Want to know how to match your pasta sauce to the right pasta shape? Read on to find out more from Geometry of Pasta author Caz Hildebrand…
The geometry of pasta
Serve a dollop of meat and tomato sauce on top of a mound of spaghetti (or whatever you have to hand) and cover with ready-grated parmesan. Hey presto, spaghetti bolognese! But alas, this is a dish unknown in Italy.
The Italians always know exactly how to pair pasta with the right pasta shape. Chef Jacob Kenedy and I discovered that there are more than 300 different types of pasta – the handmade shapes such as strozzapreti (or ‘priest stranglers’); and the mechanically extruded shapes that perhaps we know better, such as fusilli or penne.
Our range of Tuscan pastas and sauces, The Geometry of Pasta brand of pasta and sauces, is a celebration of the most basic staples of Italian cooking. First, pasta is very regional. If a shape is made in a certain part of Italy then it’s more than likely the sauce will be made from something grown in the same area. For example, Liguria has the biggest and best basil production in the world, so of course pesto is Ligurian and goes best with Ligurian pasta shapes like linguine.
The Italian rule – which pasta shapes go with which sauces
A general guide is that lighter, more delicate sauces of thinner, more liquid consistency are best suited to thinner pasta shapes or filled pasta, stuffed with gently-flavoured ingredients.
Chunky, heavier sauces, more concentrated and often spicier, meatier or richer, are best served with bigger, thicker pasta shapes that collect more sauce in their grooves or ridges.
Not all shapes work with complex sauces – for example, stuffed pastas often have a simple broth, because they’ve already got quite a lot happening on the inside. And the tiny shapes like stellini or risoare generally used in soup rather than a heavy sauce where they’d get lost.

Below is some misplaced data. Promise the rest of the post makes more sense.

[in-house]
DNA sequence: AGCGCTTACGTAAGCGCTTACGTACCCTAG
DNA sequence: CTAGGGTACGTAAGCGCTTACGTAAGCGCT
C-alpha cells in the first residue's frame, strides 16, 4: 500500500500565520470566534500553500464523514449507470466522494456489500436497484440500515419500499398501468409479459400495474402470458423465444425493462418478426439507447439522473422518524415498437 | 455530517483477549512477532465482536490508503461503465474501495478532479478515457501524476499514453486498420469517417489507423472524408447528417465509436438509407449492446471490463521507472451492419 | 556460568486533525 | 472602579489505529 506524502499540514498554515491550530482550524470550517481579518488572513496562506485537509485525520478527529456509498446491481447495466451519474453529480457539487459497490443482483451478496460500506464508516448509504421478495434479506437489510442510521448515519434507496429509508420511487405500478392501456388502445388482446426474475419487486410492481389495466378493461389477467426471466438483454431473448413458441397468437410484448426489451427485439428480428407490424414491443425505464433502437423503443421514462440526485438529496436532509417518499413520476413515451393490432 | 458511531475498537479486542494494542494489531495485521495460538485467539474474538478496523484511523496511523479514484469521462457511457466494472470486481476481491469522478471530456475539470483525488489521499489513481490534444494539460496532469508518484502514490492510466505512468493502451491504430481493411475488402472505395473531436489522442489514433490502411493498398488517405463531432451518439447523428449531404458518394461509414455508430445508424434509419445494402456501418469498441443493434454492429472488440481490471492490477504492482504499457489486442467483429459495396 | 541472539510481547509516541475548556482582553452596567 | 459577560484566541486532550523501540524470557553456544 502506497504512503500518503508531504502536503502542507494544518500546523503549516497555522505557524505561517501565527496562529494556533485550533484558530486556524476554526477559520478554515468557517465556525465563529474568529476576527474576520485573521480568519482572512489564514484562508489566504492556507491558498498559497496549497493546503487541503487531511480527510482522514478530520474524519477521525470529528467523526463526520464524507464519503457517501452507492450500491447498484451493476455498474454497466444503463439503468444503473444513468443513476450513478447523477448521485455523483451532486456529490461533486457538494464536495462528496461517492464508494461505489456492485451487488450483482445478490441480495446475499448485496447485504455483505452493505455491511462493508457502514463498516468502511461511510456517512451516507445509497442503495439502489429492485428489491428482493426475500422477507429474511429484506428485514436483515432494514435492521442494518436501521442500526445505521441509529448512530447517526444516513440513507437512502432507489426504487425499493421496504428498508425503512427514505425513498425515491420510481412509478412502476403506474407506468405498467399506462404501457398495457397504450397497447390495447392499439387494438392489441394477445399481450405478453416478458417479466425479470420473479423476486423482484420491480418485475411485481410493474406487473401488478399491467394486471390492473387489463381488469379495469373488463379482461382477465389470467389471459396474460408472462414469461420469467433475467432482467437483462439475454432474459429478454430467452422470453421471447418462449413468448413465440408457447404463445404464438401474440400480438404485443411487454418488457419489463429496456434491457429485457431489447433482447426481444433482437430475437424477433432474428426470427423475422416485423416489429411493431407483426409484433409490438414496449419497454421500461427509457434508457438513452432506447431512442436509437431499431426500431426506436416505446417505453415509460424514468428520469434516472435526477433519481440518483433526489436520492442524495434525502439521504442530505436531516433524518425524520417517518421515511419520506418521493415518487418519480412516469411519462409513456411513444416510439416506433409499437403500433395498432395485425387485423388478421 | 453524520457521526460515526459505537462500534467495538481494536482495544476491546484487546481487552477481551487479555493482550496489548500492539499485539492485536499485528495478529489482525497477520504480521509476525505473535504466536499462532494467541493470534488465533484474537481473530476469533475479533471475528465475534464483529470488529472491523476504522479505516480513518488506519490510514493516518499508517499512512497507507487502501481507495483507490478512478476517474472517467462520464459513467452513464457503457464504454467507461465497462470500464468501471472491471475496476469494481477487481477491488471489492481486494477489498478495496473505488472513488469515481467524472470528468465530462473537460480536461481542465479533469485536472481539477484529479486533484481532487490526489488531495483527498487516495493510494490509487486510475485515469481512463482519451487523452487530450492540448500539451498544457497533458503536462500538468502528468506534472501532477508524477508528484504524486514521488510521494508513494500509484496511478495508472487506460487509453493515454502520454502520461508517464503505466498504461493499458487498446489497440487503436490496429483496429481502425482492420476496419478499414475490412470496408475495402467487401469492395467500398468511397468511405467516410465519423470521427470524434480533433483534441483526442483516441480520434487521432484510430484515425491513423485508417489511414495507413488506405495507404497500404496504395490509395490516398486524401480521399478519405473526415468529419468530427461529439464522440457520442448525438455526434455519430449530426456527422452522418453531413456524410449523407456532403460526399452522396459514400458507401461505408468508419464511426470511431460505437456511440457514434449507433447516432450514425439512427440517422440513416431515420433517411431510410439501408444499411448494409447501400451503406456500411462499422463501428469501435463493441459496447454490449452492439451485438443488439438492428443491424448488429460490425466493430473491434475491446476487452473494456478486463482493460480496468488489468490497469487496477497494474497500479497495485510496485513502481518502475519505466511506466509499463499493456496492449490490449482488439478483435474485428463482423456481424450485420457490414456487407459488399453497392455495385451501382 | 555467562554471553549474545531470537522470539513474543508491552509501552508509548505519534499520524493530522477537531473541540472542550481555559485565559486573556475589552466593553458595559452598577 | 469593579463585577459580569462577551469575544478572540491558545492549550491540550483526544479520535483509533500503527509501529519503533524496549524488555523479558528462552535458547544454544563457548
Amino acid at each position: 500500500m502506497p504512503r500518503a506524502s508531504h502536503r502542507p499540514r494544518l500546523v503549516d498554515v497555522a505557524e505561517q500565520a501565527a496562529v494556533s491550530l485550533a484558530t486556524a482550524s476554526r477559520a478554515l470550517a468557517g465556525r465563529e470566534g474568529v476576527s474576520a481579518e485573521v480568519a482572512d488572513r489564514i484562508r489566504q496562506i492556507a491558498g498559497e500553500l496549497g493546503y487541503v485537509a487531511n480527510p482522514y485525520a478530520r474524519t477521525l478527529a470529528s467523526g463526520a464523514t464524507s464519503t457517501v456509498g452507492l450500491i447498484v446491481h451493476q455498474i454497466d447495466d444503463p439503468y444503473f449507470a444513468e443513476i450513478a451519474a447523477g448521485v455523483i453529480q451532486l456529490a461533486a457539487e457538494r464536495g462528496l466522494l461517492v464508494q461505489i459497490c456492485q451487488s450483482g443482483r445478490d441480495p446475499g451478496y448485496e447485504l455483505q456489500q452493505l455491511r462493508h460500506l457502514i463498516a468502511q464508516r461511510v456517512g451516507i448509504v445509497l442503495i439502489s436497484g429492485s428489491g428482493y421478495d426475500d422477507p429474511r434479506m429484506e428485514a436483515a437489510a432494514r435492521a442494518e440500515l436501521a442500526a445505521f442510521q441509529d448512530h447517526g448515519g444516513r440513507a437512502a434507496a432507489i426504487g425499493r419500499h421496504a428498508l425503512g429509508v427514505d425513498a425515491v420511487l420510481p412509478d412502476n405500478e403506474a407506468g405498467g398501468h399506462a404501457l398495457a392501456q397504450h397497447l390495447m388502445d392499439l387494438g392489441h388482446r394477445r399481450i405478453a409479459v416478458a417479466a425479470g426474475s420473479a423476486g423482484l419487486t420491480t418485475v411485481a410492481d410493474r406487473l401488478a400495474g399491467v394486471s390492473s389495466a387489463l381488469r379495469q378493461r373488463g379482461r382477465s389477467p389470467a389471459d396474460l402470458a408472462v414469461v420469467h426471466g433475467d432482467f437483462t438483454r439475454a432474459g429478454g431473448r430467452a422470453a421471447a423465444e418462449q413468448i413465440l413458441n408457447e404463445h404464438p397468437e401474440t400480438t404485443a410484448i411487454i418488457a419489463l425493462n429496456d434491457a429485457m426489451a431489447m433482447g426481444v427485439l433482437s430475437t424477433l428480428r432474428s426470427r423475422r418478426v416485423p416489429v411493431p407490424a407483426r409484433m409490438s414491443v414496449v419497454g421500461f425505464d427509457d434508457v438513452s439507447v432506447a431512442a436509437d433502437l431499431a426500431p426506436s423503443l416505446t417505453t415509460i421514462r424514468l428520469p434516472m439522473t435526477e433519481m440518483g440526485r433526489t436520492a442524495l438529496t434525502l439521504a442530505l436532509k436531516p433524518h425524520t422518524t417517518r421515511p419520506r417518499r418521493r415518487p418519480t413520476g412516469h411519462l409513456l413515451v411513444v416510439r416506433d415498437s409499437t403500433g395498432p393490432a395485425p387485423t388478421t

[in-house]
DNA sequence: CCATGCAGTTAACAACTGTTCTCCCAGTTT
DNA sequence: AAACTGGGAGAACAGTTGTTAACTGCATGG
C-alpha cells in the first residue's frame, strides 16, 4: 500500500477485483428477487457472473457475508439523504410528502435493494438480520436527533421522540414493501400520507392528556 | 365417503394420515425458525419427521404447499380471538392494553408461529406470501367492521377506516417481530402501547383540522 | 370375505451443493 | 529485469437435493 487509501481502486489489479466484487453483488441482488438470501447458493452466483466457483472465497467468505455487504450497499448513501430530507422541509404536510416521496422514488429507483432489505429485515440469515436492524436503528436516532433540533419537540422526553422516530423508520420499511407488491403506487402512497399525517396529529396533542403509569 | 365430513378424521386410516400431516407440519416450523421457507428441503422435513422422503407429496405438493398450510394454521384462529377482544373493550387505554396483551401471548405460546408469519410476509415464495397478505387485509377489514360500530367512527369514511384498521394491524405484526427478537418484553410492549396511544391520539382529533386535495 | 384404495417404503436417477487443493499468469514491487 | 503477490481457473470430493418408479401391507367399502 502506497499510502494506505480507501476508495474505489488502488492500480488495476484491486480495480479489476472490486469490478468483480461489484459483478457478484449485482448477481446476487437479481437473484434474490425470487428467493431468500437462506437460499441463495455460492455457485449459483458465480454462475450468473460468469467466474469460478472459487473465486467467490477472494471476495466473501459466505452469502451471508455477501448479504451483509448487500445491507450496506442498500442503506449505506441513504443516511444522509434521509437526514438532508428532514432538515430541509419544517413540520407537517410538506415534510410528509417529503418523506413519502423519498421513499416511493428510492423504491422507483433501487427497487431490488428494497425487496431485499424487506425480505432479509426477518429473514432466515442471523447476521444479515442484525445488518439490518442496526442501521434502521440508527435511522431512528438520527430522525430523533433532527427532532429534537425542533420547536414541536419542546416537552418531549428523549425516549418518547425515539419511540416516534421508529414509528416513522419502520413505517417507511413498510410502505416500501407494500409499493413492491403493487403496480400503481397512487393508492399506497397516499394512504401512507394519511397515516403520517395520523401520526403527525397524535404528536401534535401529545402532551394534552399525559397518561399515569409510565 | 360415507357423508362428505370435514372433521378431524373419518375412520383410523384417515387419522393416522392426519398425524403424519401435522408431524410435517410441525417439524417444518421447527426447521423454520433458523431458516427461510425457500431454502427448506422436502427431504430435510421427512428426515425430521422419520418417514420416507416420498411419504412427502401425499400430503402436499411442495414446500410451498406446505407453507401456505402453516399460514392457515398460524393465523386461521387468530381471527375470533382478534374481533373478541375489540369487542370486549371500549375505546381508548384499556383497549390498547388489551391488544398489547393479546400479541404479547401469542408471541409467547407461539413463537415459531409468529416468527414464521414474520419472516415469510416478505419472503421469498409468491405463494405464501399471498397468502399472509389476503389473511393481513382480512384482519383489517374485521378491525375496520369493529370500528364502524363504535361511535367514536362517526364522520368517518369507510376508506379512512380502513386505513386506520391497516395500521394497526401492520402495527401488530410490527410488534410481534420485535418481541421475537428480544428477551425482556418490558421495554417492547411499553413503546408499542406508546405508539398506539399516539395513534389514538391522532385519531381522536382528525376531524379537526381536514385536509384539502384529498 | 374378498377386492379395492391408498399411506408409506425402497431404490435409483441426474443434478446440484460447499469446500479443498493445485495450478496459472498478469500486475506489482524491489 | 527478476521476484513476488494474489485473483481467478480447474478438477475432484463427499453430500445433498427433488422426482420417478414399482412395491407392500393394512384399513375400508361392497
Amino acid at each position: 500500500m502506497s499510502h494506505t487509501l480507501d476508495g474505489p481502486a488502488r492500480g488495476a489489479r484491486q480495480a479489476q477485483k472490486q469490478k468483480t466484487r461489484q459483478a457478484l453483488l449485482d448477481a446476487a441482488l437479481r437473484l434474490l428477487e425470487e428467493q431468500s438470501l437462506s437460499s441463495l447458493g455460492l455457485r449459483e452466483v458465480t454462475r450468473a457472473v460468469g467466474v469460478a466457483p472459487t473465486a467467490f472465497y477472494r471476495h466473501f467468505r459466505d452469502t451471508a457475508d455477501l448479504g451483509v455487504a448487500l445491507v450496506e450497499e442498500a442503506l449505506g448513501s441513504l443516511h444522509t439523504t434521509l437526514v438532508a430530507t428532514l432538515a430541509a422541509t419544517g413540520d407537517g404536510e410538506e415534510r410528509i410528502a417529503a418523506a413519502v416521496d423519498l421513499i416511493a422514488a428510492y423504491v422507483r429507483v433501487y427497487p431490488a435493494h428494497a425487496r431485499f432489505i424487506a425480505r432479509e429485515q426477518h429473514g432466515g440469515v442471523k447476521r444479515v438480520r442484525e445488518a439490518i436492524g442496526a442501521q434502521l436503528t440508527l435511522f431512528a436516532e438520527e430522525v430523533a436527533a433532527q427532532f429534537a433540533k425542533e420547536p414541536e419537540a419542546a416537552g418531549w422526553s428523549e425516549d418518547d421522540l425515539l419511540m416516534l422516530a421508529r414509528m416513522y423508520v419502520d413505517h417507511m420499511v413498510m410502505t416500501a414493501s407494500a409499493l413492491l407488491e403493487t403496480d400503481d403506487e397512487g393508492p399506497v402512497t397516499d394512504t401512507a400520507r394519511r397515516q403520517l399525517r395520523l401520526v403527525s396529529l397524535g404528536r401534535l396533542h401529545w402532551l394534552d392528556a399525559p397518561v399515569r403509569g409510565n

Remember to buy the best quality pasta you can afford. It really does matter that the semolina is 100% durum wheat; that the shapes have been extruded through bronze dies; and that they have been dried slowly at low temperatures.
It makes the dish so much more delicious if you get the right shape and the right sauce. It tastes better, feels better, looks better and works better. Here’s how to pair pasta with the right pasta shape…
Linguine (or ‘little tongues’) is of course perfect with pesto, but linguine alle vongole (with clams) has to be one of life’s finest pleasures. And, as far as I am concerned, one of the quickest, easiest dishes to make… but please, always in bianco and never, ever with tomatoes!
The only shape of pasta any self-respecting Italian would eat al ragù (or bolognese sauce to us). This is a rich and complex sauce, but well worth the effort. Tagliatelle are flat, wide ribbons of pasta, often made with egg. Good fresh or dried.
Ridged tubes of pasta, cut at an angle like an olde worlde writing implement, these have to be one of the most popular shapes going. Perfect with arrabbiata, a spicy tomato sauce.
For the world’s most popular form of pasta, there are many perfect sauces. Especially puttanesca (or whore’s sauce), originally a Neapolitan recipe that’s very delicious whatever the connotations!
Written by Caz Hildebrand
Caz is an award-winning graphic designer and art director. Her cookbook, The Geometry of Pasta (co-authored with Jacob Kenedy), has been published world-wide and 2015 saw the launch of The Geometry of Pasta brand of pasta and sauces.